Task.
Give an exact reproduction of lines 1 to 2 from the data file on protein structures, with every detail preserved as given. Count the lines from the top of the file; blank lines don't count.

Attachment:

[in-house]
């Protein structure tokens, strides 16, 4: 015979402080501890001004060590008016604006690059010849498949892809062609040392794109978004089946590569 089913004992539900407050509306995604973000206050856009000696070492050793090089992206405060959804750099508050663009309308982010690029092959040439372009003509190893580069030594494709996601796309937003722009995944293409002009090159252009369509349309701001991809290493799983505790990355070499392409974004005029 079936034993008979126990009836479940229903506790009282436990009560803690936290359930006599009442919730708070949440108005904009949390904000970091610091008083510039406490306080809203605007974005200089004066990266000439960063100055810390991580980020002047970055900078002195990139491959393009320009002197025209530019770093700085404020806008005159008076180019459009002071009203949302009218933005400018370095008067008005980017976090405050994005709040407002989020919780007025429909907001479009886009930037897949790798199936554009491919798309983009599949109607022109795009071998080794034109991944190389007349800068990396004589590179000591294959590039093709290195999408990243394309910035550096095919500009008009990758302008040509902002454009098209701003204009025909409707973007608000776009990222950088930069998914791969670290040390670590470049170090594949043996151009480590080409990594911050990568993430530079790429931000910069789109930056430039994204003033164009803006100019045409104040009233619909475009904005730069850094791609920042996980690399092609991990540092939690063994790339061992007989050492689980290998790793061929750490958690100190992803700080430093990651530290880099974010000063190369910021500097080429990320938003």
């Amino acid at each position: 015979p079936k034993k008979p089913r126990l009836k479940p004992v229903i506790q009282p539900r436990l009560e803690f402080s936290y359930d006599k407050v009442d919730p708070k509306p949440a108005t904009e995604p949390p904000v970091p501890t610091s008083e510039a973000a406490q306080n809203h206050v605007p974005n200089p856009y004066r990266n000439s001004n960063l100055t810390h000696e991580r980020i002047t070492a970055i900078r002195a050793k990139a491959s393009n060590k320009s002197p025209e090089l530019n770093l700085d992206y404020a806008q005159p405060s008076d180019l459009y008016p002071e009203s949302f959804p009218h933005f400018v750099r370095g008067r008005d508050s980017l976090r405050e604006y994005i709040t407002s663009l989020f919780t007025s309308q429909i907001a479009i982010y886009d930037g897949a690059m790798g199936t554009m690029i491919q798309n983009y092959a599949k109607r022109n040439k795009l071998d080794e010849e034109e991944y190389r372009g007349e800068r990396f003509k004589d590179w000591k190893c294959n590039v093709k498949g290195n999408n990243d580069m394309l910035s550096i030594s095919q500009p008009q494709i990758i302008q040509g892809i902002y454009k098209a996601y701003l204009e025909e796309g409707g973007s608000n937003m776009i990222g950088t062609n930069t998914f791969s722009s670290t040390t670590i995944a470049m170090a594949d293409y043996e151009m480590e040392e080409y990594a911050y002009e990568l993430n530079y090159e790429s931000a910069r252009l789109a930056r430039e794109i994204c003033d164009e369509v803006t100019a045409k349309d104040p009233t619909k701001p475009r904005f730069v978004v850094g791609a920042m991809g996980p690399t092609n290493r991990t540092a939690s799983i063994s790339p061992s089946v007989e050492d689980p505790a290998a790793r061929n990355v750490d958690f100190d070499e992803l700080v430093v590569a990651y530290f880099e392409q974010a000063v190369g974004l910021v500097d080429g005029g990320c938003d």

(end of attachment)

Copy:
[in-house]
């Protein structure tokens, strides 16, 4: 015979402080501890001004060590008016604006690059010849498949892809062609040392794109978004089946590569 089913004992539900407050509306995604973000206050856009000696070492050793090089992206405060959804750099508050663009309308982010690029092959040439372009003509190893580069030594494709996601796309937003722009995944293409002009090159252009369509349309701001991809290493799983505790990355070499392409974004005029 079936034993008979126990009836479940229903506790009282436990009560803690936290359930006599009442919730708070949440108005904009949390904000970091610091008083510039406490306080809203605007974005200089004066990266000439960063100055810390991580980020002047970055900078002195990139491959393009320009002197025209530019770093700085404020806008005159008076180019459009002071009203949302009218933005400018370095008067008005980017976090405050994005709040407002989020919780007025429909907001479009886009930037897949790798199936554009491919798309983009599949109607022109795009071998080794034109991944190389007349800068990396004589590179000591294959590039093709290195999408990243394309910035550096095919500009008009990758302008040509902002454009098209701003204009025909409707973007608000776009990222950088930069998914791969670290040390670590470049170090594949043996151009480590080409990594911050990568993430530079790429931000910069789109930056430039994204003033164009803006100019045409104040009233619909475009904005730069850094791609920042996980690399092609991990540092939690063994790339061992007989050492689980290998790793061929750490958690100190992803700080430093990651530290880099974010000063190369910021500097080429990320938003």